Even a routine 4-0 win brings its fair share of controversy in the world of Scottish football.
Tuesday night saw Celtic get back to winning ways with a comfortable win over Kilmarnock at Rugby Park.
But social media was ablaze with calls for action on captain Scott Brown after an apparent elbow in the first half.
Rangers manager Steven Gerrard had earlier called for consistency in the disciplinary process, and the club’s official Twitter account underlined that with a thinly-veiled reference to the incident.
Some fans also felt Celtic were fortunate to be awarded a penalty after the break, while there were suspicions of offside over Odsonne Edouard’s second goal.
Was the contention justified? We’ve taken a look at the major incidents.
Brown vs Tshibola
One clear moment of controversy came in the first half when Brown caught Aaron Tshibola with an elbow.
There’s no question that the Celtic captain caught his opponent but the question of a red card or suspension comes down to intent.
Law 12 of the IFAB rules states that “a player who, when not challenging for the ball, deliberately strikes an opponent or any other person on the head or face with the hand or arm, is guilty of violent conduct unless the force used was negligible”.
While intent is a hard thing to prove, what is certainly true is that Brown was looking the other way and offered an apology immediately.
Clancy took no action so either didn’t see the incident or deemed the clash to have been accidental.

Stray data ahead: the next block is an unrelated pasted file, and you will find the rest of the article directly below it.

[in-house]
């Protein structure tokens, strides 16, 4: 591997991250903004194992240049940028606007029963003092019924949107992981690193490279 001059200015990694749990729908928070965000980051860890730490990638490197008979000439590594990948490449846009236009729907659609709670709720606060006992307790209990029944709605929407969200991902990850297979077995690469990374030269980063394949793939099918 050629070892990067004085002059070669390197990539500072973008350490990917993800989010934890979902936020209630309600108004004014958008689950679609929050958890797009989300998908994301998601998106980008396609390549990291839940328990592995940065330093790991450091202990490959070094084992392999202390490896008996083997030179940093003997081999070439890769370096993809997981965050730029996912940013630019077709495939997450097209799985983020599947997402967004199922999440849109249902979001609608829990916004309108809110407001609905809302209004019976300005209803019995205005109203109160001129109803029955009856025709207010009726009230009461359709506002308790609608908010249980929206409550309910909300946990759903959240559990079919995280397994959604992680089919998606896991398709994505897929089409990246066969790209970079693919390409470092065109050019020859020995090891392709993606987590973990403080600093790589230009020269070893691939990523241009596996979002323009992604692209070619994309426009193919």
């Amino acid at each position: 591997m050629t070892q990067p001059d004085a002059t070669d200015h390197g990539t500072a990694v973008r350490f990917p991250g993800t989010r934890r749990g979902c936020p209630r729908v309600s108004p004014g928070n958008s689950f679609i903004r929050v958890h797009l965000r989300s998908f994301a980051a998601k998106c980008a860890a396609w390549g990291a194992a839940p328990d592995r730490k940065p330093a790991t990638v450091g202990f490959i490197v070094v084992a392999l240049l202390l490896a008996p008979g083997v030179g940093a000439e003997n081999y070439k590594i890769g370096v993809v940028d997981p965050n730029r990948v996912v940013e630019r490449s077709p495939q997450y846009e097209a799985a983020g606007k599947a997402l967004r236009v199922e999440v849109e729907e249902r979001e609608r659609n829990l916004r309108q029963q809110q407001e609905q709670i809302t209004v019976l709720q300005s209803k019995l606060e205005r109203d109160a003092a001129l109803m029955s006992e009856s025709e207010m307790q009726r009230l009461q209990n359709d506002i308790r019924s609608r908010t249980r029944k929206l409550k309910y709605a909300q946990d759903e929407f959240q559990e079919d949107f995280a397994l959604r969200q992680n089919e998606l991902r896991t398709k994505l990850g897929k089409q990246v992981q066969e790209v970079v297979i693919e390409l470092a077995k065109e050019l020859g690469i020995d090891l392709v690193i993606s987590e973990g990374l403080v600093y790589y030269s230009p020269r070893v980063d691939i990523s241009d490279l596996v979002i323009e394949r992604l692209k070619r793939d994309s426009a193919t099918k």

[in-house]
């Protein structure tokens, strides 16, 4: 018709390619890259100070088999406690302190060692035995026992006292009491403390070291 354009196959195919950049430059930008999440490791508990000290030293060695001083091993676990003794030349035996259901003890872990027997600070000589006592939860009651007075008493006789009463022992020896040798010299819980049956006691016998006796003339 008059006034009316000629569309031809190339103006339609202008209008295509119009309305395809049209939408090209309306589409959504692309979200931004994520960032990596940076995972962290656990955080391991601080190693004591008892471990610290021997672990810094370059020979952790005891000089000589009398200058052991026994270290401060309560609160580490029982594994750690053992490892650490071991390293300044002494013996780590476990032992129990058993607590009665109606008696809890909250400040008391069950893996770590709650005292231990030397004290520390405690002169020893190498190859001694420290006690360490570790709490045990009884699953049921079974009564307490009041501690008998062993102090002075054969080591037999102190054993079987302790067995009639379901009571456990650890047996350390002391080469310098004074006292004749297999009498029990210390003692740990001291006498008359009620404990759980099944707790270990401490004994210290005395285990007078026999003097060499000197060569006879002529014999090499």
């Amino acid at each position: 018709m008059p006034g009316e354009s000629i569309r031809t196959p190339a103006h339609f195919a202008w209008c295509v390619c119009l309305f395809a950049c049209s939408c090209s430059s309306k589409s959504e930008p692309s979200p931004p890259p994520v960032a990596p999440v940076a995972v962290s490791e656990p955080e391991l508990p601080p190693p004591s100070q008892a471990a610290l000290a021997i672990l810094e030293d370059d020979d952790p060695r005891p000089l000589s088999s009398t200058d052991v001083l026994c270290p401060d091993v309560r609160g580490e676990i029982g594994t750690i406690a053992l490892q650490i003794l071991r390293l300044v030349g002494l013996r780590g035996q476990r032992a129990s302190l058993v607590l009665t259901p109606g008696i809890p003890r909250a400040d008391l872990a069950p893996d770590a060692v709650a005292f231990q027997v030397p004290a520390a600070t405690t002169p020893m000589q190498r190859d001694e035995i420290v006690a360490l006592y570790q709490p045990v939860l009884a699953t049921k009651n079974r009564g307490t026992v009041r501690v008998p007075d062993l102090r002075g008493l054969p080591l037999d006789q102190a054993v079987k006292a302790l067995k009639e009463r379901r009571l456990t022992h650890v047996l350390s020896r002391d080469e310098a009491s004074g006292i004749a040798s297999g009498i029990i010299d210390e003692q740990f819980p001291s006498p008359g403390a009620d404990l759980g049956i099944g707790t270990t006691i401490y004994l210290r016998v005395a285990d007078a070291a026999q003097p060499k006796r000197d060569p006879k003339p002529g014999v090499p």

For Brown to face retrospective action for violent conduct the SFA would have to charge that he deliberately elbowed Tshibola.
Verdict: No red card
Kilmarnock thought they’d scored when Chris Burke headed goalward at the back post.
The ball was stopped by Scott Bain but the hosts felt that the ball had crossed the line before the Celtic goalkeeper pushed it back out.
With no goalline technology in the Scottish Premiership this one is hard to judge.
The rules state that the whole ball must be over the line for a goal to be given and there’s no conclusive angle to prove that it was.
It was certainly close but this was a difficult one for the officials.
Verdict: Too close to call
Another contentious moment was the penalty given to Celtic in the second half as Albian Ajeti went down.
Killie goalkeeper Colin Doyle was furious as a spot-kick was awarded and Odsonne Edouard stepped up to convert.
It was certainly a soft award as the Swiss international clearly bought it – but it’s difficult to argue it was incorrect.
The laws of the game include a sanction for a “trip or attempted trip” and state that “if an offence involves contact” then a penalty or free-kick should be given.
While there was not much contact Doyle did appear to catch Ajeti’s ankle with his arm.
As well as the rule there are three grades of sanction for an offence.
If it’s deemed to be “careless” then no further action should be taken, a “reckless” challenge earns a booking and one with “excessive force” should be punished with a red card.
A red card is also the sanction if denying a goalscoring opportunity when not making an attempt to play the ball but Ajeti was moving away from goal at the time of the incident.
Given that Doyle was not booked it seems Clancy deemed his challenge to be careless, defined as “when a player shows a lack of attention or consideration when making a challenge or acts without precaution”.
Given the on-loan Hearts man charged out of his goal and challenged for the ball while Ajeti was not in a position to score he can’t have too many complaints.
Verdict: Soft, but a penalty
This does appear to be one that the officials got wrong.
Without the benefit of VAR and those lines on the pitch everyone loves, it’s not possible to say for certain but with the naked eye this appears to have been the wrong call.